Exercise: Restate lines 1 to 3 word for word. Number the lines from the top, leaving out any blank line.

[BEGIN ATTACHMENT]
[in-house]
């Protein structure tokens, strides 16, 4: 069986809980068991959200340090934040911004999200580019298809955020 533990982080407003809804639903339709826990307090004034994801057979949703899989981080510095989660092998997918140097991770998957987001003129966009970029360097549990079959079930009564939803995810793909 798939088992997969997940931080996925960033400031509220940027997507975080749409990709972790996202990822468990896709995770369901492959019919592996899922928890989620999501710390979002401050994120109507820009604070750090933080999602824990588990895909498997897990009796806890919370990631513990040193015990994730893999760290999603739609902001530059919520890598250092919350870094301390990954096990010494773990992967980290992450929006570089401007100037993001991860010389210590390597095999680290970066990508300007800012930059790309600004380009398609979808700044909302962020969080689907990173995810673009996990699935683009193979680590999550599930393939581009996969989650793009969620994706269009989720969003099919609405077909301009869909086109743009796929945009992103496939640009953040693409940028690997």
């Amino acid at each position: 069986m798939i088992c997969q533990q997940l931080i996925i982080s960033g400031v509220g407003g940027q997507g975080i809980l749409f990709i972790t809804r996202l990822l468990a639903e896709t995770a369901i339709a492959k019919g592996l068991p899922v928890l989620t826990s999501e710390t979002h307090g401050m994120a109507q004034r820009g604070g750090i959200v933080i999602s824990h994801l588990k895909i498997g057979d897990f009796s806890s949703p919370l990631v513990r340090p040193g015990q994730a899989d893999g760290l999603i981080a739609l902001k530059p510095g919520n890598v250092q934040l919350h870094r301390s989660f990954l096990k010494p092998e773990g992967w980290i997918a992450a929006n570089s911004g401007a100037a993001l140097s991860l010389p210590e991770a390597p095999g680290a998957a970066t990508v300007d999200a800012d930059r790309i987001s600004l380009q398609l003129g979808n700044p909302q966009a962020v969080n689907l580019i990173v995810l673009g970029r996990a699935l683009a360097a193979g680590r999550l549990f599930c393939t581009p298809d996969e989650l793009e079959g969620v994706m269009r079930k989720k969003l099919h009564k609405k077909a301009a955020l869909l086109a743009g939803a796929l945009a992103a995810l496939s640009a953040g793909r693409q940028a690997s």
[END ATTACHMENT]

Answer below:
[in-house]
């Protein structure tokens, strides 16, 4: 069986809980068991959200340090934040911004999200580019298809955020 533990982080407003809804639903339709826990307090004034994801057979949703899989981080510095989660092998997918140097991770998957987001003129966009970029360097549990079959079930009564939803995810793909 798939088992997969997940931080996925960033400031509220940027997507975080749409990709972790996202990822468990896709995770369901492959019919592996899922928890989620999501710390979002401050994120109507820009604070750090933080999602824990588990895909498997897990009796806890919370990631513990040193015990994730893999760290999603739609902001530059919520890598250092919350870094301390990954096990010494773990992967980290992450929006570089401007100037993001991860010389210590390597095999680290970066990508300007800012930059790309600004380009398609979808700044909302962020969080689907990173995810673009996990699935683009193979680590999550599930393939581009996969989650793009969620994706269009989720969003099919609405077909301009869909086109743009796929945009992103496939640009953040693409940028690997």
């Amino acid at each position: 069986m798939i088992c997969q533990q997940l931080i996925i982080s960033g400031v509220g407003g940027q997507g975080i809980l749409f990709i972790t809804r996202l990822l468990a639903e896709t995770a369901i339709a492959k019919g592996l068991p899922v928890l989620t826990s999501e710390t979002h307090g401050m994120a109507q004034r820009g604070g750090i959200v933080i999602s824990h994801l588990k895909i498997g057979d897990f009796s806890s949703p919370l990631v513990r340090p040193g015990q994730a899989d893999g760290l999603i981080a739609l902001k530059p510095g919520n890598v250092q934040l919350h870094r301390s989660f990954l096990k010494p092998e773990g992967w980290i997918a992450a929006n570089s911004g401007a100037a993001l140097s991860l010389p210590e991770a390597p095999g680290a998957a970066t990508v300007d999200a800012d930059r790309i987001s600004l380009q398609l003129g979808n700044p909302q966009a962020v969080n689907l580019i990173v995810l673009g970029r996990a699935l683009a360097a193979g680590r999550l549990f599930c393939t581009p298809d996969e989650l793009e079959g969620v994706m269009r079930k989720k969003l099919h009564k609405k077909a301009a955020l869909l086109a743009g939803a796929l945009a992103a995810l496939s640009a953040g793909r693409q940028a690997s």